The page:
My latest article for VICE:
When 30,000 Ecuadorian villagers sued Chevron in 1993 for devastating the Amazon with 18 billion gallons of toxic wastewater, the US-based oil giant’s reply was simple: “We will fight [the lawsuit] until hell freezes over,” said a representative. “And then fight it out on the ice.”
After investigators documented what they call a “Rainforest Chernobyl”—17 million gallons of spilled crude oil, more than 1,000 open waste pits full of toxic waste polluting the drinking water, and thousands of victims of cancer and birth defects—it seemed justice was served for the villagers. In 2011, an Ecuadorian court ruled against Chevron and demanded the company pay $19 billion in restitution. Ecuador’s Supreme Court later reduced the damages to $9.5 billion but upheld that ruling. [click to continue…]
I’m thrilled to announce that I’ll be the international keynote speaker for the 2014 Voiceless Animal Law Lecture Series. As you know, “ag-gag” laws are going global, and the factory farming industry in Australia is trying to model their legislation after what we’ve seen in states like Idaho. The focus of this lecture series couldn’t be more timely: “Ag-gag Laws: The Bid to Silence Animal Advocates.”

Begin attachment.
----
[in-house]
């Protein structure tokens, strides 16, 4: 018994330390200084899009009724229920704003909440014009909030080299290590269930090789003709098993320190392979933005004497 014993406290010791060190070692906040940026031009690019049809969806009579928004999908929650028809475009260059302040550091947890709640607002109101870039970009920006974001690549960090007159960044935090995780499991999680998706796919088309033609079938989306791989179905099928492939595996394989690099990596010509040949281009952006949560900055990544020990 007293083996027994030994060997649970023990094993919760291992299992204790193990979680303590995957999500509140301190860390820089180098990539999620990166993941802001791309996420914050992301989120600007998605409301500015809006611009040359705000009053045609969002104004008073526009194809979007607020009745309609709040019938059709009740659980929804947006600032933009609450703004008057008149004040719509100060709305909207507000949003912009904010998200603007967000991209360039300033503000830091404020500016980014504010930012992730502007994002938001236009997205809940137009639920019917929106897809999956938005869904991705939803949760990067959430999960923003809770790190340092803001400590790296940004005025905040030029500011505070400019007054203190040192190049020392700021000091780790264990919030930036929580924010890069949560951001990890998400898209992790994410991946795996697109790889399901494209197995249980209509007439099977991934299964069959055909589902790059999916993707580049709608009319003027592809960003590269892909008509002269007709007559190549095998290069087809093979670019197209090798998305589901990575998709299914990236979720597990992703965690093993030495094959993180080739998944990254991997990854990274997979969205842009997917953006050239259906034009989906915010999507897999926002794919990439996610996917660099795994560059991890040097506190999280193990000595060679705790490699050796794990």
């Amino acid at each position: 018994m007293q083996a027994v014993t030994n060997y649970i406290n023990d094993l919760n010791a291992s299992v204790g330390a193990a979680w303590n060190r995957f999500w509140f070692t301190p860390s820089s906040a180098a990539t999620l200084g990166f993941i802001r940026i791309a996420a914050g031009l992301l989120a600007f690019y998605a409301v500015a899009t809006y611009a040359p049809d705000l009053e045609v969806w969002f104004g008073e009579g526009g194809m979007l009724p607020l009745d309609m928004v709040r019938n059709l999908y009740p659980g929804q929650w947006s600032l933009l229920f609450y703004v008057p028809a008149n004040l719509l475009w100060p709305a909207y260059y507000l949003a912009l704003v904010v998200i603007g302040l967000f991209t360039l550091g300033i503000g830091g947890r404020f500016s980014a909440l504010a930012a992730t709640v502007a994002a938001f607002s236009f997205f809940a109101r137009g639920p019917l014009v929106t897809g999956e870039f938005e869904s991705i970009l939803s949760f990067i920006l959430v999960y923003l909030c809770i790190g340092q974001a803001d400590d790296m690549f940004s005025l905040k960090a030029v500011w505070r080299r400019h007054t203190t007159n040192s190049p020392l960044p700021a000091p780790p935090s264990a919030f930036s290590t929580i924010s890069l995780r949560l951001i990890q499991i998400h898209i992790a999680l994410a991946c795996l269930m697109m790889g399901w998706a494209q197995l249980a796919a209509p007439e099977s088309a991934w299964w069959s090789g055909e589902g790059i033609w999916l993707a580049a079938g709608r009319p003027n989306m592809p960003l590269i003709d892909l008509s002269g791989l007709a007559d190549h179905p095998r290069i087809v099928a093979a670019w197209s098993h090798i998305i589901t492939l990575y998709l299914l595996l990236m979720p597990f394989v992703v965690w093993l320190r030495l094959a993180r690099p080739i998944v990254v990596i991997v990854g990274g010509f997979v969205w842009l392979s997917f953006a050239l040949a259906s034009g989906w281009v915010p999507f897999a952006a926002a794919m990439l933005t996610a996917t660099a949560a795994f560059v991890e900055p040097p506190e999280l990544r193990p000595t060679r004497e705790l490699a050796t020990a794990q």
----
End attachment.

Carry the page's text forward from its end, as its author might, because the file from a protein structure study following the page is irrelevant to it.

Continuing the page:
I’ll be visiting 12 venues throughout Australia, mainly universities and law schools. This will be the longest speaking tour I’ve ever done (over a month), and I can’t wait.
Here’s a bit more about the tour, and how to sign up! [click to continue…]
I was a guest on Al Jazeera recently to discuss how the War on Terrorism has been used to target protest groups and whistleblowers who expose animal cruelty on factory farms.
It was a pleasure being on the same show with Laura Beth Nielsen and Shiraz Maher, and connecting the dots between the civil rights abuses against Muslim communities and this crackdown on dissent.
From Al Jazeera:
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Idaho’s governor has signed a bill into law that makes it illegal for undercover investigators and whistleblowers to expose animal cruelty on factory farms and slaughterhouses.
The bill, SB1337, was backed by the state’s billion-dollar dairy industry after Mercy For Animals exposed dairy workers beating, kicking, and sexually abusing dairy cows. Under this new law, the whistleblowers who exposed the cruelty face criminal penalties worse than those who committed the abuse.
As I’ve reported previously, the bill is so broad and vague that it puts journalists at risk, and has been opposed by media outlets and journalism groups.